Prevalence of older adults' abuse and neglect in Portugal: an overview

Santos, AJ, Ferreira-Alves, J and Penhale, B (2011) Prevalence of older adults' abuse and neglect in Portugal: an overview. Working Paper. Emerald Group Publishing Limited.

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Abstract

Purpose – The purpose of this paper is to identify, describe and compare the studies of the prevalence of abuse and neglect of older adults developed in Portugal. Design/methodology/approach – A retrospective bibliographic search of seven descriptors in English and Portuguese, of academic and professional papers and university institutional repositories was performed. Findings – Of the nine studies selected, seven consisted of grey literature – research developed within the course of academic post-graduate studies. The studies were conducted on a small scale, more often than not, through a non-probabilistic convenience sampling method. From the nine studies, two instruments prevailed: the Questions to Elicit Elder Abuse aimed at older adults and the Caregiver Abuse Screen aimed at caregivers. Community-dwelling older adults self-reported a higher prevalence of abuse (between 66.7 and 86.7 per cent) than care professionals working with older adults suffering from dementia (between 26.7 and 47.4 per cent). Emotional abuse and neglect were the first and second most prevalent forms of abuse, followed by financial abuse, whereas physical abuse was the least prevalent type of abuse encountered. A poorer perception of health, not making/receiving visits and residing in an urban area were the more consistent variables associated with abuse of older adults. Originality/value – Overall, this paper provides a first consideration to the prevalence rates of older adult abuse and neglect from research studies in Portugal. The revised design studies and screening methods employed can help researchers improve future study design and move from the description to a more theoretically oriented research. Furthermore, it can help practitioners learn screening methods and discover the findings associated with abuse.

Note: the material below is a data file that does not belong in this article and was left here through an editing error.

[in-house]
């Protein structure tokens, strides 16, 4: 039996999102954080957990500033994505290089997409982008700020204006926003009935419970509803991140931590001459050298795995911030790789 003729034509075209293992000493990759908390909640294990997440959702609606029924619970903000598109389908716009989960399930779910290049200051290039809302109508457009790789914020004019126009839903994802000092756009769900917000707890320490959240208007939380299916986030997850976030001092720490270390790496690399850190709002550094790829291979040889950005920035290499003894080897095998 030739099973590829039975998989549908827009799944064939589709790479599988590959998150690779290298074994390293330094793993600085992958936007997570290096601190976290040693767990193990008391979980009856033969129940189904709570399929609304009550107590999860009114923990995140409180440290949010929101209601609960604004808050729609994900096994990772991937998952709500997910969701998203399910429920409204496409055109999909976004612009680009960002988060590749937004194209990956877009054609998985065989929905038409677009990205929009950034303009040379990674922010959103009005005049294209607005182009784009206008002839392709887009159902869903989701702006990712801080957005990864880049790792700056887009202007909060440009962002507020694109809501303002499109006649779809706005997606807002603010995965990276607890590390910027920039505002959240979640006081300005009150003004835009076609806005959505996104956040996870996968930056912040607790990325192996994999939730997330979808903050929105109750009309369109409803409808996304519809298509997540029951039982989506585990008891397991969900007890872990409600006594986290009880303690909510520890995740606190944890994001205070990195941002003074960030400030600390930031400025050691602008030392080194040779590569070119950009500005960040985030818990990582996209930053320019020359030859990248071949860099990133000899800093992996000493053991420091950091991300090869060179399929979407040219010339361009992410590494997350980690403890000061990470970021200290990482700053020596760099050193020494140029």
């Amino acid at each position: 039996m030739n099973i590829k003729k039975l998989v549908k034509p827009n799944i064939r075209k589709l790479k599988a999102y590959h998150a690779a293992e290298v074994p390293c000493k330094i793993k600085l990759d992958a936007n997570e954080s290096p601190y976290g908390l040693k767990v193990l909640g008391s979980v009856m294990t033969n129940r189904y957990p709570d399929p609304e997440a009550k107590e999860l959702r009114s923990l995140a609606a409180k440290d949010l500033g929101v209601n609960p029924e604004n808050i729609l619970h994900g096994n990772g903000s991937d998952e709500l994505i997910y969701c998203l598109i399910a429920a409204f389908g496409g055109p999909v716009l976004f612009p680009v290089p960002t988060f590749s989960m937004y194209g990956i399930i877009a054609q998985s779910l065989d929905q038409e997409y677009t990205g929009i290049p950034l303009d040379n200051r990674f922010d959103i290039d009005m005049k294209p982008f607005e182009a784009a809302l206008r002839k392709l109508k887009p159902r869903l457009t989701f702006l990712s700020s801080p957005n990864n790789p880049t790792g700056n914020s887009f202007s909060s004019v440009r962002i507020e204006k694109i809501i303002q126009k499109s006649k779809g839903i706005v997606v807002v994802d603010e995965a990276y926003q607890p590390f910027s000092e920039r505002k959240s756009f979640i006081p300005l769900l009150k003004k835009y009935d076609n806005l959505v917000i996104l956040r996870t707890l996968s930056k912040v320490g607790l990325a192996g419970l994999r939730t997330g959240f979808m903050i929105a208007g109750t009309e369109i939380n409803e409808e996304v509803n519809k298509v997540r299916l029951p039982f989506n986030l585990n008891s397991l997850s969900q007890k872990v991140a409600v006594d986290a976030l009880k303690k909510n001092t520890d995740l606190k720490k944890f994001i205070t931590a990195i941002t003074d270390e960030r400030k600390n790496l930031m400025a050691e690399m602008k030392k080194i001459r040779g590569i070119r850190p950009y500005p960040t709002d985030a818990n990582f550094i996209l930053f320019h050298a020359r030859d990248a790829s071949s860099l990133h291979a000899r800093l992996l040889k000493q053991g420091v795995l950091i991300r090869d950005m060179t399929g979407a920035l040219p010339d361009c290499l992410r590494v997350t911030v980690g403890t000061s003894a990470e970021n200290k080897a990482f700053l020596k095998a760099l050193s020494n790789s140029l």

Item Type: Monograph (Working Paper)
Faculty \ School: Faculty of Medicine and Health Sciences > School of Nursing and Midwifery
Related URLs:
Depositing User: Rhiannon Harvey
Date Deposited: 07 Feb 2012 13:14
Last Modified: 21 Apr 2020 15:19
URI: https://ueaeprints.uea.ac.uk/id/eprint/36886
DOI: 10.1108/14717791111163596

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